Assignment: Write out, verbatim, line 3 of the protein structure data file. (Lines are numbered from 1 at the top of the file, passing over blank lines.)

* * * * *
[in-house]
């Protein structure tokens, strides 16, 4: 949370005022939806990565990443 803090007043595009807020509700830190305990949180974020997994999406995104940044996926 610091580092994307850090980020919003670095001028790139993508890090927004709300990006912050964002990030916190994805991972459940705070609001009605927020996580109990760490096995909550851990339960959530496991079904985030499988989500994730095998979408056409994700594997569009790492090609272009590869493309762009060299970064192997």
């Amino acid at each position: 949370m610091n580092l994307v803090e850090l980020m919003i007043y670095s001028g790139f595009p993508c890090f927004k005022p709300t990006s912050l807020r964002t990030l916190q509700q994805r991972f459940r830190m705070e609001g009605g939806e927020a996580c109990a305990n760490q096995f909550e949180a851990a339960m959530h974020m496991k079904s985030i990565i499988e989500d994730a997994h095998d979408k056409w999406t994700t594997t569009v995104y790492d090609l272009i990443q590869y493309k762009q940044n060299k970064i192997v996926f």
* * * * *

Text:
């Amino acid at each position: 949370m610091n580092l994307v803090e850090l980020m919003i007043y670095s001028g790139f595009p993508c890090f927004k005022p709300t990006s912050l807020r964002t990030l916190q509700q994805r991972f459940r830190m705070e609001g009605g939806e927020a996580c109990a305990n760490q096995f909550e949180a851990a339960m959530h974020m496991k079904s985030i990565i499988e989500d994730a997994h095998d979408k056409w999406t994700t594997t569009v995104y790492d090609l272009i990443q590869y493309k762009q940044n060299k970064i192997v996926f």